sbrk(2) broken

Robert Watson rwatson at FreeBSD.org
Fri Jan 4 03:19:28 PST 2008


On Fri, 4 Jan 2008, Igor Mozolevsky wrote:

> On 04/01/2008, Robert Watson <rwatson at freebsd.org> wrote:
>
>> To be clear, in the new world order, instead of getting NULL back from 
>> malloc(3), SIGKILL is delivered to large processes.
>
> Huh??? Again, huh???

FreeBSD allows memory overcommit, both overcommit of physical memory resulting 
in paging, and overcommit of swap space.  For the last few years, resource 
limits on the data segment size, previously observed by malloc(), have 
prevented processes from mallocing enough memory individually to exhaust swap 
on 32-bit systems.  This is arguably a bug, because you actually want a single 
process to be able to allocate enough memory to fill its address space, but 
because the data segment size is used to make address space layout decisions 
from the inception of the process, is rather inate to using sbrk().  Jason's 
new malloc uses mmap() of anonymous memory, which isn't affected by the data 
segment limit, and hence, as a feature, isn't limited by the resouce limit.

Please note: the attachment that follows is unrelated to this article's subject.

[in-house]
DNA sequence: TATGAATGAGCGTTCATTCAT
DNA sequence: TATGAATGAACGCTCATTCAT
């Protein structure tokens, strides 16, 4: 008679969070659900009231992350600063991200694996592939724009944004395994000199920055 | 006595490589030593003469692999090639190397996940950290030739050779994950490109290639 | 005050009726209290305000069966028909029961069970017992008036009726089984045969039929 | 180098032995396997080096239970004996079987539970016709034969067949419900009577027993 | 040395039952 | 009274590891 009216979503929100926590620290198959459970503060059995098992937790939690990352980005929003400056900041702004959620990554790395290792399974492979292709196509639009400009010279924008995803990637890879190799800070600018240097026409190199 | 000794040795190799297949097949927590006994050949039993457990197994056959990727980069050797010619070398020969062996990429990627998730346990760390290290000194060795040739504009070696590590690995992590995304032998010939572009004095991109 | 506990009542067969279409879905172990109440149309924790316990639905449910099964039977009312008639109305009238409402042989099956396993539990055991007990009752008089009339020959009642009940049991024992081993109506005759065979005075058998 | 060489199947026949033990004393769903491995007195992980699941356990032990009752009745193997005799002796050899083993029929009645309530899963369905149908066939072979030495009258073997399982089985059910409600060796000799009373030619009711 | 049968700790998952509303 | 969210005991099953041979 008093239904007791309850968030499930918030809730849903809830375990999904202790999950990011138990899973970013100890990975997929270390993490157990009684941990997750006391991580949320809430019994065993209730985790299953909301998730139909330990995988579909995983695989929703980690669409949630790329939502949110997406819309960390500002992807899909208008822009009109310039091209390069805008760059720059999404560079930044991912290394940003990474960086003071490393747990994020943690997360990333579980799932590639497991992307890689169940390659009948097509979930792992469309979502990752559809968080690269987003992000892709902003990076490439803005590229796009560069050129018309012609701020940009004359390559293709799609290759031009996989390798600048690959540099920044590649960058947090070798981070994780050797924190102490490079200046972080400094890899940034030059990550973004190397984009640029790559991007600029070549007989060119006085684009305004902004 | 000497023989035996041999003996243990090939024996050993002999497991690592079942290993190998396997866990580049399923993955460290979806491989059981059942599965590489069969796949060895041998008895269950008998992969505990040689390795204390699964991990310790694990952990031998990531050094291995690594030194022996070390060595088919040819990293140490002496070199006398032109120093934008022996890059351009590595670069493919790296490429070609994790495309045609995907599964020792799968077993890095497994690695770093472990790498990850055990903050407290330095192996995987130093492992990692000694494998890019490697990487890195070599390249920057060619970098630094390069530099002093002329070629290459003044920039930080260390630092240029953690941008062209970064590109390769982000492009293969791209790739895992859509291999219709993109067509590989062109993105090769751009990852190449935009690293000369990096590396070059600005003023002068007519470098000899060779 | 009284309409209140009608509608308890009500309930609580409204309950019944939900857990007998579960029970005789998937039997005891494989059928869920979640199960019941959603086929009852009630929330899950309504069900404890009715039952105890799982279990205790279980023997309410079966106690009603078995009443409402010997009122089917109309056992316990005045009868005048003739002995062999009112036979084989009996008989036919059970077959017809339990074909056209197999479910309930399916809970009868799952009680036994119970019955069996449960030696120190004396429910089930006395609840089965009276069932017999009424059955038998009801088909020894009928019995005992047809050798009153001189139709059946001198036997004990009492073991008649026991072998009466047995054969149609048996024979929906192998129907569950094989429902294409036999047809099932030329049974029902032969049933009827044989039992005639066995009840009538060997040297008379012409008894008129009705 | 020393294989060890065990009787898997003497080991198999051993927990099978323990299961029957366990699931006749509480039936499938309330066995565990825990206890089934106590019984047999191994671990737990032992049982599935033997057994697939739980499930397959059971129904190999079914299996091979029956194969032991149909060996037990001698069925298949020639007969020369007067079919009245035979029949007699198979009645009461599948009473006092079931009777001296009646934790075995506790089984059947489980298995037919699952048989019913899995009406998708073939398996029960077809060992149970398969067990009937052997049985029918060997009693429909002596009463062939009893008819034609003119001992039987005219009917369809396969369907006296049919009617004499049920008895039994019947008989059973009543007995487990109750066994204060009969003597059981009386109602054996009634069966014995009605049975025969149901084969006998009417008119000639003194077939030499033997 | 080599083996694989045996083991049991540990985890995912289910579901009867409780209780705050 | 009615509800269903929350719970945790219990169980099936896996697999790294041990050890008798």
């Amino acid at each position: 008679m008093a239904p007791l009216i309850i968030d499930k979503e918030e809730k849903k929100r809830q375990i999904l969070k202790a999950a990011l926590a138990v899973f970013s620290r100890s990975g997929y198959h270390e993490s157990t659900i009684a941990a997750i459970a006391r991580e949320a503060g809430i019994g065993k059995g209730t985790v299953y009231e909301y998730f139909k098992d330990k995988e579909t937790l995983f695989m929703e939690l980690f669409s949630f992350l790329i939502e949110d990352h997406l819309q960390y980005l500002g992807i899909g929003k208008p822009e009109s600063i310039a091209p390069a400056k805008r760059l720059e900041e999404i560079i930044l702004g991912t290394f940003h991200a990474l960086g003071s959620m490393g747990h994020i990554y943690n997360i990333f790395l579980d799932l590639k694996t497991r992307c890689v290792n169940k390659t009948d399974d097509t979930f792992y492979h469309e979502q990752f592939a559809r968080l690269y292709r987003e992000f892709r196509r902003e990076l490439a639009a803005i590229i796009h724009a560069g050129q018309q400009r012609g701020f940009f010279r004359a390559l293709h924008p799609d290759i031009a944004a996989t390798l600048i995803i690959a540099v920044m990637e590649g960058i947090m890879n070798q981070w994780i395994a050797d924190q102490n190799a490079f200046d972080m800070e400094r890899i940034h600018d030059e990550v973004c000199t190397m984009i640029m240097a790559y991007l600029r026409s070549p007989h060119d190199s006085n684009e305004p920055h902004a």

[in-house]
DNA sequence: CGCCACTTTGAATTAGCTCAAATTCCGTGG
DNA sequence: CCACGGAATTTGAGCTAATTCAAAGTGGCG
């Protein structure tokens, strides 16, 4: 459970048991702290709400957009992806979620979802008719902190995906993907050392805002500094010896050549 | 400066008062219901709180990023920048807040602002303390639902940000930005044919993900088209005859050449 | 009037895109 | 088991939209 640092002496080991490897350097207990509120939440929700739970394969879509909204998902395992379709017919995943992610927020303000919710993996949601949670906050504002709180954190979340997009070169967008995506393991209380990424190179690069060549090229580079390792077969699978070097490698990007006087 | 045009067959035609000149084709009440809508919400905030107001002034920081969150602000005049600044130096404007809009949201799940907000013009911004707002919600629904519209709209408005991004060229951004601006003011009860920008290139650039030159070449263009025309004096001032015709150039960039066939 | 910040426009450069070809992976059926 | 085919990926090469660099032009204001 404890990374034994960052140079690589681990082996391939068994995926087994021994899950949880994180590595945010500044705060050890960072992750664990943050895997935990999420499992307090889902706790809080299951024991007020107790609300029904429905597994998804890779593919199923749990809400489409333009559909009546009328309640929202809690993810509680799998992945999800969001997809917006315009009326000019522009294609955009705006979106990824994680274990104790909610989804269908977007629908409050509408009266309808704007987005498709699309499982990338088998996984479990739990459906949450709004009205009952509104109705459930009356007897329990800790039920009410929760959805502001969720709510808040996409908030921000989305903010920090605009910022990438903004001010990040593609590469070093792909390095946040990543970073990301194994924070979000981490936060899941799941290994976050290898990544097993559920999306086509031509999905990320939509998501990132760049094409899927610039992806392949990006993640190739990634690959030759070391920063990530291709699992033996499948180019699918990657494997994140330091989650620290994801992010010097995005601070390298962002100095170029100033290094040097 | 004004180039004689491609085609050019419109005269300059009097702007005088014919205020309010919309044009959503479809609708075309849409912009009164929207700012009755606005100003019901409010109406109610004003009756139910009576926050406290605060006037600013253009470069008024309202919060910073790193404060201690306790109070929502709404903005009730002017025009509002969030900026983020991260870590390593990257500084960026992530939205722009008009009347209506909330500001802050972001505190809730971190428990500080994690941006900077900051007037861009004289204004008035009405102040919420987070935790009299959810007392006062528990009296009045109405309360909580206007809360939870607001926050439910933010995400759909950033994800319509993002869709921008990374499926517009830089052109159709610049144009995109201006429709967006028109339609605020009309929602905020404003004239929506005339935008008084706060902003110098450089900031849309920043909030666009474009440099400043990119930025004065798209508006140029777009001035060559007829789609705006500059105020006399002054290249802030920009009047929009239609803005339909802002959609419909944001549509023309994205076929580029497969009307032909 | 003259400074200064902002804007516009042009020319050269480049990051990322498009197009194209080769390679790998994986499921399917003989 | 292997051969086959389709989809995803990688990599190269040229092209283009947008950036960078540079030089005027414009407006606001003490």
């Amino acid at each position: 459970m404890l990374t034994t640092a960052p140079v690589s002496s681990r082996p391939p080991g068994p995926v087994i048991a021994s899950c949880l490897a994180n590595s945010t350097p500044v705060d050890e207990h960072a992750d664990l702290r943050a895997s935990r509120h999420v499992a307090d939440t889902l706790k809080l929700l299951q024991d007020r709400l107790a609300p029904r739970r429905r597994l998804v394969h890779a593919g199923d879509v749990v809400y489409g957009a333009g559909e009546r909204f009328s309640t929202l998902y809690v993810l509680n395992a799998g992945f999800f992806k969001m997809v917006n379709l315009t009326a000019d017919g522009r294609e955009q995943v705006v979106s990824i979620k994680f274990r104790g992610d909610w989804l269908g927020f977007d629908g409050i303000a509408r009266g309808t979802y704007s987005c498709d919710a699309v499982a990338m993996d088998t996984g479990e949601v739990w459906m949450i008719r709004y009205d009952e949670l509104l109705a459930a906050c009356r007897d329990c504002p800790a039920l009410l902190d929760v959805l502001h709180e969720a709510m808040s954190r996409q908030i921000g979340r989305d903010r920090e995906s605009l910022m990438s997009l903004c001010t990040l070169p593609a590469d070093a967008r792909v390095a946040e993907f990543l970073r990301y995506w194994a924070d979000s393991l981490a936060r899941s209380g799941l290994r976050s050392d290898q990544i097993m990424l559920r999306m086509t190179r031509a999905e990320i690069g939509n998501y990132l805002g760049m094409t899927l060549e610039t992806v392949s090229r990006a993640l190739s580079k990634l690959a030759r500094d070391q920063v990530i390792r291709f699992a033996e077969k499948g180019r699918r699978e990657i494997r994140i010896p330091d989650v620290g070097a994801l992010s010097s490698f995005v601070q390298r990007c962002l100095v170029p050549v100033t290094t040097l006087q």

This turns out to be awkward if you have a run-away process, as where 
previously it would simply get back an error when it tried to exceed its 
resource limit, now it simply consumes all your swap, which then results in 
overcommit.

My hope was that we could re-introduce a resource limit on malloc'd memory 
without large changes, but that appears to have been more tricky than hoped. 
The goal is not to prevent overcommit, which is invaluable in UNIX systems due 
to the fork() model which pretty much pre-supposes it by design, rather, to 
prevent exhaustion of swap by a single process if not specifically allowed by 
the administrator (in the same way we limit all sorts of other things, like 
open files, mbufs, socket buffer memory, etc).  The right way to do it is to 
provide a specifically configurable process limit on swap use, the same way we 
did for data segment size, only not data segment size, but that was considered 
likely too risky for 7.0.

Robert N M Watson
Computer Laboratory
University of Cambridge


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